However, the common names, which everyone can use, are different. The arboretum, together with the Korean Society of Plant Taxonomists, prepared the “Korean Plant Names Index” and gave English names to Korean plants.
The Index gave new names to native plants that have other countries’ names despite their main habitat being the Korean Peninsula or have a wide-ranging distribution. Moreover, the index also suggested pronunciations for the Korean names in English for plants that are closely linked to Korean culture and life, or special plants that are only found in Korea.
● Government support is needed for the conservation of rare plants
The arboretum has been carrying out research to conserve rare plant species. Recently, it prepared a symposium to draw synergy effects from systematic support from government policies. More than 150 officials from government agencies, including the Korea Forest Service, and officials researching the conservation of nationally protected plants, gathered to discuss policies for efficient conservation and system directions.
At the national level, many people stressed that it was necessary to develop and improve policies through the proactive application of existing laws -- the Act on the Creation and Furtherance of Arboretums and Gardens, the Forest Protection Act, and the Creation and Management of Forest Resources Act. The arboretum plans to hold shared workshops for the conservation of rare plant species and continue to develop policies while improving the system.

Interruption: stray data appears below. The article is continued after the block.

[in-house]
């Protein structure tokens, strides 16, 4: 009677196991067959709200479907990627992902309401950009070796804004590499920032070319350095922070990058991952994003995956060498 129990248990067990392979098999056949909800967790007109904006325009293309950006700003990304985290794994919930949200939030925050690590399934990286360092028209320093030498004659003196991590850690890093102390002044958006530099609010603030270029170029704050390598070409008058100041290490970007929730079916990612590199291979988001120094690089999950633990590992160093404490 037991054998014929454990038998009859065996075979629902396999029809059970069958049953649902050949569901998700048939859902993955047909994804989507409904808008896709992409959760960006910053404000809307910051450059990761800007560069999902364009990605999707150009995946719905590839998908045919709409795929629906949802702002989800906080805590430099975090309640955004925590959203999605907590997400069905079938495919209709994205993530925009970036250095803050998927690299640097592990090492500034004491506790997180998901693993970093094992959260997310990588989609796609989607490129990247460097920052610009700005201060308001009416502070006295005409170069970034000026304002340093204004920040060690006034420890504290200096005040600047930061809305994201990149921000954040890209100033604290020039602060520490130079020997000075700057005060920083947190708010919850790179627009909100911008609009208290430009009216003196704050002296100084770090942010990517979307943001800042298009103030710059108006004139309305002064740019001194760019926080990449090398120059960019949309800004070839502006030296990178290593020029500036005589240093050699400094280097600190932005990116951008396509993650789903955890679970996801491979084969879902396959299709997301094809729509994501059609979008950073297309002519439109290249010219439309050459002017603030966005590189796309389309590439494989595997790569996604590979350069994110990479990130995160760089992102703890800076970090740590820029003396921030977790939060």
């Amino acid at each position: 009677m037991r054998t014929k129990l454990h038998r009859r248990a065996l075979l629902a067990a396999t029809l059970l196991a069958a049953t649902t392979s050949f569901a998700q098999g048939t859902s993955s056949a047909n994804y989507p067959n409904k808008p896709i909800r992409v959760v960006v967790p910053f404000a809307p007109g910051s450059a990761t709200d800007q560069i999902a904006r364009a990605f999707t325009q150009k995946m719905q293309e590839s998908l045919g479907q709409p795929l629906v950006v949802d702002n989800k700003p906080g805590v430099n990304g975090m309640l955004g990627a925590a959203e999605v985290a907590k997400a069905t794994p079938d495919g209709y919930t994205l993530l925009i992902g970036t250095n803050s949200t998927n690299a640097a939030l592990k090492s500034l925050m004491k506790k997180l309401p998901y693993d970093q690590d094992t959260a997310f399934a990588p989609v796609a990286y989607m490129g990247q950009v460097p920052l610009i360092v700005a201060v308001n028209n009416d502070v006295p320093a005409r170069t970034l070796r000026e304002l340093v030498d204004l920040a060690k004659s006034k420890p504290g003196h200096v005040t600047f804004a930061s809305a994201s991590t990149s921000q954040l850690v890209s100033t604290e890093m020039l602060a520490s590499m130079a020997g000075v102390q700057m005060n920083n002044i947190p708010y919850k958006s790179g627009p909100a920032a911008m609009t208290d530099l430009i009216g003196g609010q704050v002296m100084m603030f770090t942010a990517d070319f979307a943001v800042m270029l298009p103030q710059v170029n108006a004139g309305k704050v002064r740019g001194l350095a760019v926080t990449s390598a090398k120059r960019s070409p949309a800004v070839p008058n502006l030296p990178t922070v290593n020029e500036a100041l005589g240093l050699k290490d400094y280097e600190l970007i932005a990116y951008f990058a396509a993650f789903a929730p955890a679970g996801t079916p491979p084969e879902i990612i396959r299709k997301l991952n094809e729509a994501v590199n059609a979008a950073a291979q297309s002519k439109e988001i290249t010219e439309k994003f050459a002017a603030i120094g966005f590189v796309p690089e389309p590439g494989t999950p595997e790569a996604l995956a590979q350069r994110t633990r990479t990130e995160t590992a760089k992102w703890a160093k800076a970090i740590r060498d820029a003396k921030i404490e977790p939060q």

● The Korea National Arboretum connects with the local community
One of the key purposes of the arboretum is the conservation of the Gwangneung forest -- a complex ecosystem with high biodiversity composed of natural and artificial forests. The Gwangneung forest partners with the local community through job creation. To prevent major forest disasters -- such as forest fires, disease, and pests -- connections with the residents are needed.
However, such traditional jobs are inevitably limited. The Gwangneung forest is the best place for ecological experiences in Korea and so it is necessary to expand the arboretum’s social role.
“In the future, the arboretum’s key social role will be providing ecological experience stimulating the imagination. From such perspective, the Korea National Arboretum, a national research institute under the Korea Forest Service, will carry out its essential functions and expand its social roles together with the local residents,” Choi said.
By Yang Jung-won (firstname.lastname@example.org)